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The candidate core site for the Australia - New Zealand SKA bid, the Murchison Radio-astronomy Observatory (MRO), in Western Australia. Credit: Ant Schinckel, CSIRO.

The candidate core site for the Australia – New Zealand SKA bid,
the Murchison Radio-astronomy Observatory (MRO), in Western Australia.
Credit: Ant Schinckel, CSIRO.

Commonwealth and Western Australian Government officials met on 2 December 2010 to discuss spectrum management in the Mid West Radio-Quiet Zone.  Currently the Australian Communications and Media Authority (ACMA) is consulting on a Band Plan which aims to increase radio-quiet protection for the Murchison Radio-astronomy Observatory (MRO).

In re-affirming their strong support for the Square Kilometre Array (SKA) bid and the enhancement of radio-quiet protection for the MRO,  the Commonwealth and State recognise there is a unique opportunity to promote co-existence of the MRO with other industry uses.

Consequently the Governments remain committed to having an effective management regime based on a collaborative approach within a set of agreed guidelines.

The management regime will include but not be limited to:

  • dispute resolution procedures in a formal agreement
  • technical advisory guidelines regarding the compliant operation of equipment in the Mid West Radio-quiet Zone.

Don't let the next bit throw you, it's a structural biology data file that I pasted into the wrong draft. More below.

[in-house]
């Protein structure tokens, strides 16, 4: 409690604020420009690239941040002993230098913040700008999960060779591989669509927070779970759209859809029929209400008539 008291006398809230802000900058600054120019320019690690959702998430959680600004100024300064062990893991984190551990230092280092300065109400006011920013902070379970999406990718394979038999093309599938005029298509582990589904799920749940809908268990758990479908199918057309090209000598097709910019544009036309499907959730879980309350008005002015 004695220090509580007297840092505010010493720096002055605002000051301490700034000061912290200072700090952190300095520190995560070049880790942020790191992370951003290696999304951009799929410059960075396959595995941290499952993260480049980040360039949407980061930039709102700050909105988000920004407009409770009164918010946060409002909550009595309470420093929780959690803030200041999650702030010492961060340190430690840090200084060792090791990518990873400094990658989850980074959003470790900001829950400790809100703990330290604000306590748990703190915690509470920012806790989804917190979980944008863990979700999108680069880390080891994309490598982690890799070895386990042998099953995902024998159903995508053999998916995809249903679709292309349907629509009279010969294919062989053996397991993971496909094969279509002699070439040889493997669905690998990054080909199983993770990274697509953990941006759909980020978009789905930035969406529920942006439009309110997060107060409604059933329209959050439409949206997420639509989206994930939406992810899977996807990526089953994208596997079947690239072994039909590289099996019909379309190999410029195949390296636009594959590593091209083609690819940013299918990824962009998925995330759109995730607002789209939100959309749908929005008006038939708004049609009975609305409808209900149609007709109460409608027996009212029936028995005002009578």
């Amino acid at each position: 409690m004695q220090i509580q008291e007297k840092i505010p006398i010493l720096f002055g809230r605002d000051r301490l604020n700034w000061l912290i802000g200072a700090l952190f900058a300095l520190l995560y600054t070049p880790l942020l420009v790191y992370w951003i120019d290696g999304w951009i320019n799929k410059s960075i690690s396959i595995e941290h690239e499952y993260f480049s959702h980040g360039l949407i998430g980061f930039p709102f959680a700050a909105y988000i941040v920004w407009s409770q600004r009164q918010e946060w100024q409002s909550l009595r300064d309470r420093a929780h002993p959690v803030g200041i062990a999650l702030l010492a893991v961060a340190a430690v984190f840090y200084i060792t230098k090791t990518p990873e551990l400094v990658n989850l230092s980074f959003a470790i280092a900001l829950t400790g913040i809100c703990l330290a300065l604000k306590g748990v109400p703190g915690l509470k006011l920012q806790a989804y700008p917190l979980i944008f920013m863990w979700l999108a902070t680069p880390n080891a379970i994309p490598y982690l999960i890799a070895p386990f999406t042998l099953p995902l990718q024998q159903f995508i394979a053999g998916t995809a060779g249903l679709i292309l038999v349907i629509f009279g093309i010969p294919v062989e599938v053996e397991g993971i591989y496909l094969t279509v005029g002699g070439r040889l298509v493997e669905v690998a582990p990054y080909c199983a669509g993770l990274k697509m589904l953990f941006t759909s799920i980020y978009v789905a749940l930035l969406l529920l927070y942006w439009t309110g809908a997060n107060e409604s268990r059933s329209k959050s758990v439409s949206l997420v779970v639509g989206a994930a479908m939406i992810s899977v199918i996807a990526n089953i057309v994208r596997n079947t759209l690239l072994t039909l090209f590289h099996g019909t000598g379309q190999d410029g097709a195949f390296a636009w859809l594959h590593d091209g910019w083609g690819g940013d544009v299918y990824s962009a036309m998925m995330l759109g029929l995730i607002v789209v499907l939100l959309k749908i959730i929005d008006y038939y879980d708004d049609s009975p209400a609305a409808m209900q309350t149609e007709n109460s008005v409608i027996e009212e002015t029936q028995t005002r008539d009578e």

Both Governments acknowledge the need to support the radio-quiet requirements of radio astronomy projects through the implementation of measures to minimise radio-frequency interference in the region of the Mid West Radio-quiet Zone and have agreed to work towards a regime which incorporates the following elements.

While industry may be able to operate within the 70km radius Radio Telescope Mineral Resource Management Area, such operation would be secondary to radio astronomy and consequently subject to the stringent controls of the proposed ACMA Band Plan and the Western Australian Mining Act (1978).

For industry, activity between a radius of 70 km and 150km a co-existence principle will apply.  Industry in this region would be required to consult with the MRO entity to develop technical solutions that minimise the radio-frequency impact of their operation on the radio astronomy operations.  In return the MRO entity will be required to facilitate practical solutions that maximise opportunity for shared use of spectrum within acceptable limits.  It is intended to incorporate the co-existence principle and management framework for the Mid West Radio-quiet Zone in a formal agreement between the Commonwealth and State Government of Western Australia.

In developing this approach the Governments recognise the need for industry to have sufficient certainty regarding long-term spectrum use to enable investment decisions to be made.  This extends to ongoing support for agreed technical solutions.

“I am very pleased to see the State and Federal governments reaffirm their strong support for maintaing the Mid West of WA as one of the most radio quiet zones on the planet.

The unique radio quietness of the Australia/NZ SKA candidate core site will enable international radio astronomy to maximize its ability to make new discoveries. Working together with the various development interests in the WA Mid West is vital, and I am sure this can work to the mutual benefit and success of all parties,” says Professor Peter Quinn, ICRAR’s Director.